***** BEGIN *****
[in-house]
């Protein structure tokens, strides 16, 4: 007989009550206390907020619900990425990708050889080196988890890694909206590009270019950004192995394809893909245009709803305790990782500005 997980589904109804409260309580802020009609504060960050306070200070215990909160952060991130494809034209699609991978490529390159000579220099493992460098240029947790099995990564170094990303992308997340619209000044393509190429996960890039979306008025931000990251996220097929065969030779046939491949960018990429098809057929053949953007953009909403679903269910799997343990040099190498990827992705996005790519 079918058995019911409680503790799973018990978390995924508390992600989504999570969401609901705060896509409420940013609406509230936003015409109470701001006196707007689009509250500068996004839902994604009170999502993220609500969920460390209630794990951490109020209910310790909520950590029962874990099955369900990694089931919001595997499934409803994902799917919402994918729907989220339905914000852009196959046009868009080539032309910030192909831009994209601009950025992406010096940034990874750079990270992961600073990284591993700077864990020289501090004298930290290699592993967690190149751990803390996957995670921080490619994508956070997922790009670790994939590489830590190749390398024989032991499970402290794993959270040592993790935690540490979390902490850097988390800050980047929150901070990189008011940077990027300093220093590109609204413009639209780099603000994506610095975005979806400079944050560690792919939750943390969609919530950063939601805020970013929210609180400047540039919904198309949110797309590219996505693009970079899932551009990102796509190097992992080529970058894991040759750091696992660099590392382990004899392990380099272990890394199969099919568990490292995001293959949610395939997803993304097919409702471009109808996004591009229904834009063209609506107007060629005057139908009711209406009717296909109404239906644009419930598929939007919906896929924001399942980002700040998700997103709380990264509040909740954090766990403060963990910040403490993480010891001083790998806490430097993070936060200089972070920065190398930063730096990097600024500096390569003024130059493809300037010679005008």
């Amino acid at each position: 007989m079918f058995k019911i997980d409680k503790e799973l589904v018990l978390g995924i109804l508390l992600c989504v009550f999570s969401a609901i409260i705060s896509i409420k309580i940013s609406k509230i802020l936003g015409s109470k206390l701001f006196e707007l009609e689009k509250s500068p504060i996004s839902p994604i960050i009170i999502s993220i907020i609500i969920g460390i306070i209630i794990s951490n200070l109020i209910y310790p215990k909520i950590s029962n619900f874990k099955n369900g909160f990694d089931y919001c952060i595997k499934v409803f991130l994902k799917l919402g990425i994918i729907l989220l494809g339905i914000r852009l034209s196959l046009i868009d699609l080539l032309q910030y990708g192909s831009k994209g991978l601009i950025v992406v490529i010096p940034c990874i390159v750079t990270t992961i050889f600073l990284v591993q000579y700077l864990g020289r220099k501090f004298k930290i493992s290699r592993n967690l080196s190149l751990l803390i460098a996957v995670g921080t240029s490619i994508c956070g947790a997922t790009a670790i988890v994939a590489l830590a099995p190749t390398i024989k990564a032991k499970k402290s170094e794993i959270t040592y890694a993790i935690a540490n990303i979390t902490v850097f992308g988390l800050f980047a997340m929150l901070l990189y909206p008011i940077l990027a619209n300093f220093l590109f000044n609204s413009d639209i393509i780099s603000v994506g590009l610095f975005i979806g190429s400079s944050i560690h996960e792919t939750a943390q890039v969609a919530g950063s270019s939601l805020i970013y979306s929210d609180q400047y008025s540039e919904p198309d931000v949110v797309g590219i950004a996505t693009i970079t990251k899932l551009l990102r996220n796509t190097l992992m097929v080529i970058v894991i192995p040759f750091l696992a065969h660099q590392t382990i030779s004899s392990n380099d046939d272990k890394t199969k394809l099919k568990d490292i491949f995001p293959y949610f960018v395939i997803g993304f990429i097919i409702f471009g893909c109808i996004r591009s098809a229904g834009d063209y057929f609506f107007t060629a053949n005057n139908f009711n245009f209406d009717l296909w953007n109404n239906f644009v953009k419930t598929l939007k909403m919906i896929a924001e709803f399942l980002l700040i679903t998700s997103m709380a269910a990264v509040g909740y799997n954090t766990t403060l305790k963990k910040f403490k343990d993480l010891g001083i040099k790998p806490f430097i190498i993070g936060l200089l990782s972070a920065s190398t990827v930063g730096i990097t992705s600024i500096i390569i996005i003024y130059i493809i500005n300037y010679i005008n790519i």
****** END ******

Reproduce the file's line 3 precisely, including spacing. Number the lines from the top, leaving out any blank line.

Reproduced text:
């Amino acid at each position: 007989m079918f058995k019911i997980d409680k503790e799973l589904v018990l978390g995924i109804l508390l992600c989504v009550f999570s969401a609901i409260i705060s896509i409420k309580i940013s609406k509230i802020l936003g015409s109470k206390l701001f006196e707007l009609e689009k509250s500068p504060i996004s839902p994604i960050i009170i999502s993220i907020i609500i969920g460390i306070i209630i794990s951490n200070l109020i209910y310790p215990k909520i950590s029962n619900f874990k099955n369900g909160f990694d089931y919001c952060i595997k499934v409803f991130l994902k799917l919402g990425i994918i729907l989220l494809g339905i914000r852009l034209s196959l046009i868009d699609l080539l032309q910030y990708g192909s831009k994209g991978l601009i950025v992406v490529i010096p940034c990874i390159v750079t990270t992961i050889f600073l990284v591993q000579y700077l864990g020289r220099k501090f004298k930290i493992s290699r592993n967690l080196s190149l751990l803390i460098a996957v995670g921080t240029s490619i994508c956070g947790a997922t790009a670790i988890v994939a590489l830590a099995p190749t390398i024989k990564a032991k499970k402290s170094e794993i959270t040592y890694a993790i935690a540490n990303i979390t902490v850097f992308g988390l800050f980047a997340m929150l901070l990189y909206p008011i940077l990027a619209n300093f220093l590109f000044n609204s413009d639209i393509i780099s603000v994506g590009l610095f975005i979806g190429s400079s944050i560690h996960e792919t939750a943390q890039v969609a919530g950063s270019s939601l805020i970013y979306s929210d609180q400047y008025s540039e919904p198309d931000v949110v797309g590219i950004a996505t693009i970079t990251k899932l551009l990102r996220n796509t190097l992992m097929v080529i970058v894991i192995p040759f750091l696992a065969h660099q590392t382990i030779s004899s392990n380099d046939d272990k890394t199969k394809l099919k568990d490292i491949f995001p293959y949610f960018v395939i997803g993304f990429i097919i409702f471009g893909c109808i996004r591009s098809a229904g834009d063209y057929f609506f107007t060629a053949n005057n139908f009711n245009f209406d009717l296909w953007n109404n239906f644009v953009k419930t598929l939007k909403m919906i896929a924001e709803f399942l980002l700040i679903t998700s997103m709380a269910a990264v509040g909740y799997n954090t766990t403060l305790k963990k910040f403490k343990d993480l010891g001083i040099k790998p806490f430097i190498i993070g936060l200089l990782s972070a920065s190398t990827v930063g730096i990097t992705s600024i500096i390569i996005i003024y130059i493809i500005n300037y010679i005008n790519i």